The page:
Published On: Sun, Feb 23rd, 2020

Do phones need to fold?

As Samsung (re)unveiled a clamshell folding phone final week, we kept saying a same doubt cocktail adult among my amicable circles: why?

I was wondering a same thing myself, to be honest. I’m not certain even Samsung knows; they’d win me over by a end, though usually somewhat. The halfway-folded, laptop-style “Flex Mode” allows we to place a phone on a list for hands-free video calling. That’s flattering neat, we guess. But… is that it?

The best answer to “why?” I’ve come adult with so distant isn’t a unequivocally gratifying one: Because they can (maybe). And since they arrange of need to do something.

Let’s time-travel behind to a early 2000s. Phones were weird, sundry and no manufacturers unequivocally knew what was going to work. We had elementary flip phones and Nokia’s indestructible bricks, though we also had phones that swiveled, slid and enclosed corpulent earthy keyboards that seemed positively crucial. The Sidekick! LG Chocolate! BlackBerry Pearl! Most were flattering bad by today’s standards, though it was during slightest easy to tell one indication from a next.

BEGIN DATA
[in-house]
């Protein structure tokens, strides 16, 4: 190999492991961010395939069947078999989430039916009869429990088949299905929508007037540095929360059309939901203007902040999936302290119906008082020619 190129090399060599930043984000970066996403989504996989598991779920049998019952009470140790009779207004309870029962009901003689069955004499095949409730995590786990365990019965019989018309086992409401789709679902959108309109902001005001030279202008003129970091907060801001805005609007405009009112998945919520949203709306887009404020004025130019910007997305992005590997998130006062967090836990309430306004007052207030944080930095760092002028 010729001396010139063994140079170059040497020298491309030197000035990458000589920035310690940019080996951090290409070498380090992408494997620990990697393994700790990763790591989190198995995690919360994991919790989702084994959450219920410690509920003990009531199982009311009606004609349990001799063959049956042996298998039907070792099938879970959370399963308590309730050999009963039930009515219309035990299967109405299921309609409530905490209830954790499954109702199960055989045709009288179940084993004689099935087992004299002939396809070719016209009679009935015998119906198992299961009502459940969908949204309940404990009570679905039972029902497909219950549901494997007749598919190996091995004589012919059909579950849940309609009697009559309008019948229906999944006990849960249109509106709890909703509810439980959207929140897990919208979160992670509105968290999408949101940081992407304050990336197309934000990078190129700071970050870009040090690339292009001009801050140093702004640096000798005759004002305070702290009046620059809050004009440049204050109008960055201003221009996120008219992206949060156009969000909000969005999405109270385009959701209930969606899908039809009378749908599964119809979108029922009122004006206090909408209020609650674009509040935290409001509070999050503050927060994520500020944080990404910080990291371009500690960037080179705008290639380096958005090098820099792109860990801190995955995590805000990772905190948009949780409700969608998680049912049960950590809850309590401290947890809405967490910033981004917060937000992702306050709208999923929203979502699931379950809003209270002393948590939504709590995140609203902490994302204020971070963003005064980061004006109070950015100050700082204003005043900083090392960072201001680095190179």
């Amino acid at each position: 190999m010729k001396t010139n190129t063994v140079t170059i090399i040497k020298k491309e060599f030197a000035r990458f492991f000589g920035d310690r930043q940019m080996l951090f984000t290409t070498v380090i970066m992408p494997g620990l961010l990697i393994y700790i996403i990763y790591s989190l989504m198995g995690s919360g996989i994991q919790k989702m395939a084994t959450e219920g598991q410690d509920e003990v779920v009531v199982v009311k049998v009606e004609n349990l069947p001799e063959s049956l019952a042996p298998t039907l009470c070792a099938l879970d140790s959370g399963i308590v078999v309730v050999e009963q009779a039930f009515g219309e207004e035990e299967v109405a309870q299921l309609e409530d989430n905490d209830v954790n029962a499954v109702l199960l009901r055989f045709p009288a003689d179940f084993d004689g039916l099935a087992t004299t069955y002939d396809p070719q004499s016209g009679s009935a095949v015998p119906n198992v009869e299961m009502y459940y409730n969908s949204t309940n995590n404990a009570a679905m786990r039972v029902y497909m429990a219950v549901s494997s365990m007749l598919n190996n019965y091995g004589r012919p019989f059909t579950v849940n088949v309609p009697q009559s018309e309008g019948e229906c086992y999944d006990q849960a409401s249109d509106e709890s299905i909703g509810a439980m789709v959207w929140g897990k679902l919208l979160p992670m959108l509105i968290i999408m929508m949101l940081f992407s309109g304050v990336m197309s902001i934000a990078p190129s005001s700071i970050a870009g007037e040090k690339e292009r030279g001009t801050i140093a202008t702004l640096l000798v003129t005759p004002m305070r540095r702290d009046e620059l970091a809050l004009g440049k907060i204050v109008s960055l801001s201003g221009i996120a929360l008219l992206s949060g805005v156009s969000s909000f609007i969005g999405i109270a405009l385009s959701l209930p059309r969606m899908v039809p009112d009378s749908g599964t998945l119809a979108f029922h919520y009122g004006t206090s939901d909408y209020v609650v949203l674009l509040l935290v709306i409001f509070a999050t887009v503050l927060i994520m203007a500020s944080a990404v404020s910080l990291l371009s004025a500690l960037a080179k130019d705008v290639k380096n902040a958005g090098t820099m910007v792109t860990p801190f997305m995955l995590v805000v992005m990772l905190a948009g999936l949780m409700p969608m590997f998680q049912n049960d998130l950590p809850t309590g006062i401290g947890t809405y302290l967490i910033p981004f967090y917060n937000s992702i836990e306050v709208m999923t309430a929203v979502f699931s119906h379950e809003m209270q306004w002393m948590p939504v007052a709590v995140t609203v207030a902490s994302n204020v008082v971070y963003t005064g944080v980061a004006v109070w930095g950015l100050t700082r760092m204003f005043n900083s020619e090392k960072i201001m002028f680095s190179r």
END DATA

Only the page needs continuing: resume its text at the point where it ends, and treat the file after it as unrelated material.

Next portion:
(Photo by Kim Kulish/Corbis around Getty Images)

Then came a iPhone in 2007; a rectilinear potion chunk tangible reduction by earthy buttons and switches and some-more by a program that powered it. The device itself, a silhouette. There was perplexity to this formula, initially; a initial Android phones shipped with swiveling keyboards, trackballs and several shifting pads. As iPhone sales grew, everybody else’s buttons, sliders and keyboards were boiled divided as designers emulated a iPhone’s form factor. The best answer, it seemed, was a elementary one.

Twelve years later, all has turn a same. Phones have become… boring. When everybody is perplexing to build a improved rectangle, a conflict becomes one of hardware specs. Which one has a fastest CPU? The best camera?

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